Jump to ContentJump to Main Navigation
Mobilizing for PeaceConflict Resolution in Northern Ireland, South Africa, and Israel/Palestine$
Users without a subscription are not able to see the full content.

Benjamin Gidron, Stanley N. Katz, and Yeheskel Hasenfeld

Print publication date: 2002

Print ISBN-13: 9780195125924

Published to Oxford Scholarship Online: November 2003

DOI: 10.1093/0195125924.001.0001

Show Summary Details
Page of

PRINTED FROM OXFORD SCHOLARSHIP ONLINE (www.oxfordscholarship.com). (c) Copyright Oxford University Press, 2017. All Rights Reserved. Under the terms of the licence agreement, an individual user may print out a PDF of a single chapter of a monograph in OSO for personal use (for details see http://www.oxfordscholarship.com/page/privacy-policy).date: 23 March 2018

The Sour Taste of Success: The Israeli Peace Movement, 1967–1998

The Sour Taste of Success: The Israeli Peace Movement, 1967–1998

(p.94) 5 The Sour Taste of Success: The Israeli Peace Movement, 1967–1998
Mobilizing for Peace

Tamar Hermann

Oxford University Press

In the late 1960s, and especially after the 1973 war, peace and conflict‐resolution organizations (P/CROs) concerned to resolving the Arab–Israeli conflict, peacefully began to emerge in Israel, and in the 1980s, P/CROs became an integral, although mainly unpopular part of Israeli political life. P/CROs’ activities included consciousness raising and protest, dialog promotion, some professional service provision, and the articulation of propeace arguments. Discord amongst P/CROs over the Oslo Accords of 1993, and the conservative turn taken by the Israeli government and society after Rabin's assassination, left Israeli P/CROs weak and ineffectual by the mid 1990s. Furthermore, they had always been hamstrung by the public's perception of the P/CRO political agenda as naïve and idealistic, by their extraparliamentary status in a country that prioritized parliamentary politics, and by their homogeneous membership – older, middle class, highly educated, urban, secular Ashkenazi Jews, many of them born in the USA. While the Israeli government ultimately took advantage of the propeace attitude fostered by the P/CROs and adopted much of the program advocated by P/CROs, it consistently denied them any credit for or role in the peace process.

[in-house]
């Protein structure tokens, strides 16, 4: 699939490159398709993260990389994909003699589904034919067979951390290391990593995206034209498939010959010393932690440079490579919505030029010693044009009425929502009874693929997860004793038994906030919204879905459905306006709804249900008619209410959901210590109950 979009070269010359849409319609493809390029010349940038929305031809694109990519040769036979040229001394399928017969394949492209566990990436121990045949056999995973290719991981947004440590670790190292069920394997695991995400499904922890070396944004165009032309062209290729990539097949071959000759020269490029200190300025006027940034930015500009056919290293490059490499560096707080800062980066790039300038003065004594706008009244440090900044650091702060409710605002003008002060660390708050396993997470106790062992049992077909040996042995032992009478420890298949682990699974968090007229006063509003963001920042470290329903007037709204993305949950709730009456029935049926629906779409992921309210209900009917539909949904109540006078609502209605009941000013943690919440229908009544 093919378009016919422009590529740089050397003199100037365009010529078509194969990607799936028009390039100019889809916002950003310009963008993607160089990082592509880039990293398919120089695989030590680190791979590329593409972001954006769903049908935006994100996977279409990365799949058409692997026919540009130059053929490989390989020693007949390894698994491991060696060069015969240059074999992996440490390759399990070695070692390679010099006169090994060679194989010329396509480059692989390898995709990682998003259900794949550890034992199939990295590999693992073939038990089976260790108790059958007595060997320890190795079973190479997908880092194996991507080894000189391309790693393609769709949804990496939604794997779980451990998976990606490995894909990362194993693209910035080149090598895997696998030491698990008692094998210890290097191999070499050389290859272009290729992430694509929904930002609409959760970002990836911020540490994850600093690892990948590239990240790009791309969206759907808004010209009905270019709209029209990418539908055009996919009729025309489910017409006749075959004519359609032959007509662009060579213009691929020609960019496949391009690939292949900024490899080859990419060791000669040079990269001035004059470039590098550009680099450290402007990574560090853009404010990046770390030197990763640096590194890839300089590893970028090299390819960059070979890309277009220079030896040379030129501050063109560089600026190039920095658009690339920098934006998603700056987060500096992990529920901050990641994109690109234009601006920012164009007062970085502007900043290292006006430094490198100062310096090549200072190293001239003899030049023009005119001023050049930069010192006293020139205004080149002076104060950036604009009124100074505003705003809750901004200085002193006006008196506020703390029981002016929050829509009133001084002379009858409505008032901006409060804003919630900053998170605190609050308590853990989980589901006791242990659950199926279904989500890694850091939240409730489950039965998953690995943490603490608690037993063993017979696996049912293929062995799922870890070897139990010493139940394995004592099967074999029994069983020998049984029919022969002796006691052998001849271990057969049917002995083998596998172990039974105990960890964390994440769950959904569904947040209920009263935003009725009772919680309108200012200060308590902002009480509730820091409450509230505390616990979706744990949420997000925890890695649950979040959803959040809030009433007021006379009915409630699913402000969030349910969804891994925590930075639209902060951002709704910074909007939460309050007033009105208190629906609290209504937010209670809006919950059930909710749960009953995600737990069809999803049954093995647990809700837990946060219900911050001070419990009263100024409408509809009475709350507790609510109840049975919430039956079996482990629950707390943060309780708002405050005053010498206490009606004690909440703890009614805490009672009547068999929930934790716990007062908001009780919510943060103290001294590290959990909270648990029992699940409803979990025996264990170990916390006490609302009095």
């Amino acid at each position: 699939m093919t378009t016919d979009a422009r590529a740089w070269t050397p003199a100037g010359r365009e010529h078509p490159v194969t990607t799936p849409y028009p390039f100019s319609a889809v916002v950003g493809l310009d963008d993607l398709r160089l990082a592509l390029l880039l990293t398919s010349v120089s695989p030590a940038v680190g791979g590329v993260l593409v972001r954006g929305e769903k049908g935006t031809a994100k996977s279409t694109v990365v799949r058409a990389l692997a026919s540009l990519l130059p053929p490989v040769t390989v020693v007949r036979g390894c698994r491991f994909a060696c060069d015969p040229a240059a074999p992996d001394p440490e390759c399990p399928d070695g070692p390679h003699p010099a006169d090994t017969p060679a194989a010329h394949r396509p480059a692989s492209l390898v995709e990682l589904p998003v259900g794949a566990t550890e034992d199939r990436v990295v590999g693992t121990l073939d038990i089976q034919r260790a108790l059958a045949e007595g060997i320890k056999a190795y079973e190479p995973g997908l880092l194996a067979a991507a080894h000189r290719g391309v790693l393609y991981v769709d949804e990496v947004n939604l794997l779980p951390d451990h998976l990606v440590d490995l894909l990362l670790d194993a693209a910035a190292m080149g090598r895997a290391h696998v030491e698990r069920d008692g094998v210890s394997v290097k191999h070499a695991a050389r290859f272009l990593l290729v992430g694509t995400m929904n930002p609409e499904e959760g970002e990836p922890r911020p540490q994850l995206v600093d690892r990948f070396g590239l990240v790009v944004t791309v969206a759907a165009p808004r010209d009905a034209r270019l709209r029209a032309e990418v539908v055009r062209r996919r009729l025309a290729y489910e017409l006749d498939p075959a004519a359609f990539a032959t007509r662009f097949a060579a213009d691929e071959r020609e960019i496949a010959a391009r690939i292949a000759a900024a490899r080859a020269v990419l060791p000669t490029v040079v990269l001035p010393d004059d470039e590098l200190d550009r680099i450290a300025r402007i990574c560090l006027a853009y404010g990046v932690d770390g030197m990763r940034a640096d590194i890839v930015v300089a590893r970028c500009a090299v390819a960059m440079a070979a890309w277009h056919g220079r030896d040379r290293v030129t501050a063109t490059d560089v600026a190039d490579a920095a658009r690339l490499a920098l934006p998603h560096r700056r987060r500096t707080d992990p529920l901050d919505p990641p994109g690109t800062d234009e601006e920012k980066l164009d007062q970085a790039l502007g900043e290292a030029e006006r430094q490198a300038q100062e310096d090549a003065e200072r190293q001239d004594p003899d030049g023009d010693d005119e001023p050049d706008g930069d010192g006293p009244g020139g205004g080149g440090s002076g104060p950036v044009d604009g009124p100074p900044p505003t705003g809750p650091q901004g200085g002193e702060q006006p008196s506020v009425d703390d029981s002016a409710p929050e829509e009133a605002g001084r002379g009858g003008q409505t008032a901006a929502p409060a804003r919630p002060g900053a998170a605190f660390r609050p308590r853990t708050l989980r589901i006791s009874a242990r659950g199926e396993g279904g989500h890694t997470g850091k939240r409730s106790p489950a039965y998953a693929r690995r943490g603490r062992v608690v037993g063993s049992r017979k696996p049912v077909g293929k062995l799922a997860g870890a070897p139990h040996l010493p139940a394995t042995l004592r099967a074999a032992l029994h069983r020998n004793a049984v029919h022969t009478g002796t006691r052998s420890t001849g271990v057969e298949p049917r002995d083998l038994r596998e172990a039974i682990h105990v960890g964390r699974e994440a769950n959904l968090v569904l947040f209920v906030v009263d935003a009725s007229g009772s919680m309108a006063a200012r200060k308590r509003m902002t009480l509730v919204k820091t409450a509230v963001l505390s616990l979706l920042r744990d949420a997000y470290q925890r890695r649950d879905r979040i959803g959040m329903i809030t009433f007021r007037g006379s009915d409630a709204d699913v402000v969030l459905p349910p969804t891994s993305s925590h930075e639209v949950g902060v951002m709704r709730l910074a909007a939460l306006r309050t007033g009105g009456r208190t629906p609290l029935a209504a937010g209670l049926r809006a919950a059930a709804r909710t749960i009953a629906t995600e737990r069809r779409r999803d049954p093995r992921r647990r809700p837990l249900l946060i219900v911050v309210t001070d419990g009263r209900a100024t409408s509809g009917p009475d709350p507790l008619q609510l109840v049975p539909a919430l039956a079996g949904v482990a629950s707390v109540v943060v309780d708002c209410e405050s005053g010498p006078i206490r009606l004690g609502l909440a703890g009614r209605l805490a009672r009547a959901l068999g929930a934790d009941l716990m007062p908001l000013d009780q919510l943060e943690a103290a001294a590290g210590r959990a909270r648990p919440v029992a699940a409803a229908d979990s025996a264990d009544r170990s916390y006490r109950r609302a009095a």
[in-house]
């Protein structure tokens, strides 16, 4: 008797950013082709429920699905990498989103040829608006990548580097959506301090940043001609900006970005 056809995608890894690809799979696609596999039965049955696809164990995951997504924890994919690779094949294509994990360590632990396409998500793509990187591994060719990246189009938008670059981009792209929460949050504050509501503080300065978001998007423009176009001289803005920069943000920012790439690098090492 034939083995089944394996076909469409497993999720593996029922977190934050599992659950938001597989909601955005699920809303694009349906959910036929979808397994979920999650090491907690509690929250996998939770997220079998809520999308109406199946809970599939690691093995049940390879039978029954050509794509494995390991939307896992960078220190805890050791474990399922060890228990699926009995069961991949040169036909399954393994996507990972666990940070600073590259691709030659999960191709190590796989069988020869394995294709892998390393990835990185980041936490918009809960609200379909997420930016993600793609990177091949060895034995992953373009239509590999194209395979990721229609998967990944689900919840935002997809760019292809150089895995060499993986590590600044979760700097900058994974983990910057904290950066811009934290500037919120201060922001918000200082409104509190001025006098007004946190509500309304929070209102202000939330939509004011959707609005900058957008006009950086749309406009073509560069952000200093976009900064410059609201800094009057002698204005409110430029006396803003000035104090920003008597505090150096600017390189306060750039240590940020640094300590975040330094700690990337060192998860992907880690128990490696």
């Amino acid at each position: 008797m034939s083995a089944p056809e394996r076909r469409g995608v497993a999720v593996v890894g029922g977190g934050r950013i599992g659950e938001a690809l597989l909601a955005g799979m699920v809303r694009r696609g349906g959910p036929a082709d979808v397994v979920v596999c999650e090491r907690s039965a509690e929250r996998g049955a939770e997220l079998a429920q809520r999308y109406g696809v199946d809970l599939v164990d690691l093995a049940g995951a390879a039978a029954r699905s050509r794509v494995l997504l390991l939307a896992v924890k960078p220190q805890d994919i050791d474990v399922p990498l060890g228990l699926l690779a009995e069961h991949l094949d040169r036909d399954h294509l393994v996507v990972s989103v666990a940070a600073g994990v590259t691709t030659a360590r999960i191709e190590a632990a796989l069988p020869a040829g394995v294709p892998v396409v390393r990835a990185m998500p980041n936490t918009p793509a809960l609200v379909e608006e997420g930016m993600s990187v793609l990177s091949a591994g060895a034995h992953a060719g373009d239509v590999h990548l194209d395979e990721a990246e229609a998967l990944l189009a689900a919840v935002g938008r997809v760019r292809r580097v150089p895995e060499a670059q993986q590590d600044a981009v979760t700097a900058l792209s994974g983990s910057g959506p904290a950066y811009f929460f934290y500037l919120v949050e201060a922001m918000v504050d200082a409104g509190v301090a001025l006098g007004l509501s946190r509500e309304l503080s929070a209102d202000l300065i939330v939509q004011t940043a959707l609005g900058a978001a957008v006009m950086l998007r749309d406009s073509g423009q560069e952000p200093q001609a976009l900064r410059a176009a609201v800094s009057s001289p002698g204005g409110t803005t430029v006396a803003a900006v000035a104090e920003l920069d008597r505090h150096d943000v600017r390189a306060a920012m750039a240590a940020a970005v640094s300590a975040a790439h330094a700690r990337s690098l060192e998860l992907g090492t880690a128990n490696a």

Keywords:   extraparliamentary status, homogeneous membership, Israel, Oslo Accords, P/CRO activities, P/CRO political agenda, peace and conflict‐resolution organizations (P/CROs), Rabin's assassination

Oxford Scholarship Online requires a subscription or purchase to access the full text of books within the service. Public users can however freely search the site and view the abstracts and keywords for each book and chapter.

Please, subscribe or login to access full text content.

If you think you should have access to this title, please contact your librarian.

To troubleshoot, please check our FAQs , and if you can't find the answer there, please contact us .